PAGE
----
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People Are Loving This Satire About A Hotline For Racists

The satirical advert makes a critique on the trend of white people calling the police on black people who are simply minding their business.

People are loving Niecy Nash as the face of a phone line created for white people who feel compelled to call the police on black people going about their daily business.

New York Times

1-844-WYT-FEAR is a satirical comment piece from The New York Times created by Taige Jensen, Jenn Lyon and Claws actor Nash, who fronts the three-minute clip.

In the throwback-styled infomercial, Nash introduces the telephone line as β€œa radical new product that will save all the headaches of being filmed and outed as a racist douche.”

"Hi, I'm Niecy Nash, actress, inventor and advocate for not calling 911 on black people for no goddamn reason."

The Emmy-award winning actress goes on to lists various circumstances where it would be more appropriate to call the hotline than the police, all of which are a nod to real-life events that have been widely reported on.

The ongoing trend of people calling police on black people doing everyday acts has produced hashtags and memes such as #BBQBecky #CouponCarl and #PermitPatty.

When your friend is beautiful and brilliant and black and smart and funny as hell and looks damn good in a retro purple blazer while throwing satirical shade at Josh, Chad and Becky, your friend is @NiecyNash.

The comment piece also lists 39 incidents of similar circumstances dating back to April, 2018. This includes an incident in Cleveland, involving a 12-year-old mowing the lawn, a former aide to Barack Obama moving into his New York apartment and a group of black women playing golf in York, Pennsylvania.

In the supporting explainer for the video, the comment piece says:

The phenomenon of white people harassing African-Americans going about their day is nothing new, but with the ubiquity of smartphones and social media, everyone can now see how these injustices are played out and lead to anxiety for and material harm to people of color. And this problem is bigger than a few unreasonable white people. Racist stereotypes are baked into our society.

The hotline also encourages people to tell the newspaper their stories of being unfairly targeted and harassed as part of a broader conversation on racial profiling.

New York Times

The advert in being praised by people like Ava DuVernay for delivering great satire.

@ava @NiecyNash Why is this so genius? Let it be spread far and wide.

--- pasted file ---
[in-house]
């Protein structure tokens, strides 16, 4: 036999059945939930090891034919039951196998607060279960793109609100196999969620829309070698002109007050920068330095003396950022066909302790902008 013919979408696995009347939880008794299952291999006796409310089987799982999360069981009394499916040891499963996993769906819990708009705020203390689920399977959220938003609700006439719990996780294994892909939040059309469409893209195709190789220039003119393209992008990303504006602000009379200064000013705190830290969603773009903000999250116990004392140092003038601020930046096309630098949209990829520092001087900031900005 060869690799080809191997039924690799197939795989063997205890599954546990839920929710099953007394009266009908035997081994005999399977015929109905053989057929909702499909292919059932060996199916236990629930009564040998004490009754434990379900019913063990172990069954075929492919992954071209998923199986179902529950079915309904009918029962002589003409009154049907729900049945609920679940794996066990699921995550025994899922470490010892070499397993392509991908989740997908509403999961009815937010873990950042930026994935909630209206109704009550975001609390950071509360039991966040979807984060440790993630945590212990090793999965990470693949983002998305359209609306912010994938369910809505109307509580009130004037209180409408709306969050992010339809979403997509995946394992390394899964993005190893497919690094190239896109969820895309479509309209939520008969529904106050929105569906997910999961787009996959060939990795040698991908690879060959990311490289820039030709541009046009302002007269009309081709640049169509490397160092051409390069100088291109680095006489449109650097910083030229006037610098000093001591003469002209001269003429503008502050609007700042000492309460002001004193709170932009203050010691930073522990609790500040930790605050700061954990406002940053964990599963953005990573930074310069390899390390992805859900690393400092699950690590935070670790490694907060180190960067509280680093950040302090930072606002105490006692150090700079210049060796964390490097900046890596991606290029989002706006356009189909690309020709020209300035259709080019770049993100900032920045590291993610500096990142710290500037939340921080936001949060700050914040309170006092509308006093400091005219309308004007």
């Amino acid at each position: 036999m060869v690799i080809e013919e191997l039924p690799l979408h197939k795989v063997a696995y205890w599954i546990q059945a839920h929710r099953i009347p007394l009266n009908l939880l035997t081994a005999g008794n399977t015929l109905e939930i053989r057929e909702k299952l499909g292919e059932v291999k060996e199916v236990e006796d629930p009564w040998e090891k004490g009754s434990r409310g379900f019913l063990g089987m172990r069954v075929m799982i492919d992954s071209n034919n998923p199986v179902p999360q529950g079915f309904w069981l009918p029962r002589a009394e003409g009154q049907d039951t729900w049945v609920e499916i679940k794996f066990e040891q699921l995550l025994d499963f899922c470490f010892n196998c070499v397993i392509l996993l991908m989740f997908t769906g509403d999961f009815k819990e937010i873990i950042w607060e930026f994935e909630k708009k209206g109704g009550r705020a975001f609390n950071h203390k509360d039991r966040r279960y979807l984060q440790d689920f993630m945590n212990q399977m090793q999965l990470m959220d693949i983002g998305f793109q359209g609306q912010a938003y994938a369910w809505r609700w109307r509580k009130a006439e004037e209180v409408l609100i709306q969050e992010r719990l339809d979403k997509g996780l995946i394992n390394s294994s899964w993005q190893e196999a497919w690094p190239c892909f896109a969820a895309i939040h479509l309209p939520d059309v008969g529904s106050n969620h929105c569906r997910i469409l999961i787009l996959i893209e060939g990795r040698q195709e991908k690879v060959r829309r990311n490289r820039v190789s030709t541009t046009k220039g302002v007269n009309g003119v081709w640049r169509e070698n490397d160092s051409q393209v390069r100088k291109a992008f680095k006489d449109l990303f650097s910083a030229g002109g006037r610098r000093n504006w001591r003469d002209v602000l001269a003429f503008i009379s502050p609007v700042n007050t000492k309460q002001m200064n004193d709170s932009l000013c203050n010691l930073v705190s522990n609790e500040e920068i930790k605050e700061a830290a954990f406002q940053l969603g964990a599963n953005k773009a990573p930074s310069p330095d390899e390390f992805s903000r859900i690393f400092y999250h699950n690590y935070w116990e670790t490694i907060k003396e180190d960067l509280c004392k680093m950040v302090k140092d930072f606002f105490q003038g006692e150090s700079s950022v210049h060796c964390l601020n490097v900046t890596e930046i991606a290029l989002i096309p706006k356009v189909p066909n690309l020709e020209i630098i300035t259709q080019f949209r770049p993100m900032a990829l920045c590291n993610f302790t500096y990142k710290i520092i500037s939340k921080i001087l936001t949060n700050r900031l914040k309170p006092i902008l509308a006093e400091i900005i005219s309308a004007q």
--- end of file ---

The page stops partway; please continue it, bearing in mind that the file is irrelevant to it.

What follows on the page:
@ava @NiecyNash I love it. It's the exact amount of sarcasm and subtle sass that you need to frame the whole "WTF is wrong with you" aspect of the problem. It's also making me nostalgic for the PSA sketches she did in the Reno 911 days.

@ava @NiecyNash excellent, clever, LOL funny and tragically sad, all rolled into one.

@ava @NiecyNash OMGπŸ˜‚πŸ˜€πŸ˜‰πŸ€£πŸ˜‹ First off, I want to thank you Ava for retweeting this which is how I got to see it. Second, I may be in love with Niecy now, even though I’m straight. Third, I am going to attempt to get every friggin person in ND to see it! Satire with a higher purpose is awesome!

And people are happy that it is making an important point about situations that don't require you to call 911.

@ava @IAmLindsayJones @NiecyNash People need to re-learn that calling 911 is for emergencies and not people that you think are bothering you

Some people have even given the line a call because it's a real thing and part of a wider effort to document examples of harassment.

@Moni_artist @The_PrinceRicky @ActressNik @ava @NiecyNash It's a legit number. Every option finishes with "while this NYT hotline is satire, the issue is real".

β€œBased on your menu selection, we have determined that you are not in danger and probably just racist,” is one of the responses a caller may receive on the line, which is in action.

New York Times

@ava @NiecyNash Totally called and pressed 1. Genuis you are @NiecyNash

@ava @shaunking @NiecyNash πŸ—£THE NUMBER IS REAL! πŸ’€πŸ’€πŸ’€

And if you're paying attention, you would also catch the irony of the last few moments of the informercial when the police show up.

New York Times

@rashadrobinson @NiecyNash Wait! Why do the police show up at the end of the commercial? Did someone call the police on the call center?

@ava @NiecyNash They called the police on @niecynash πŸ˜‚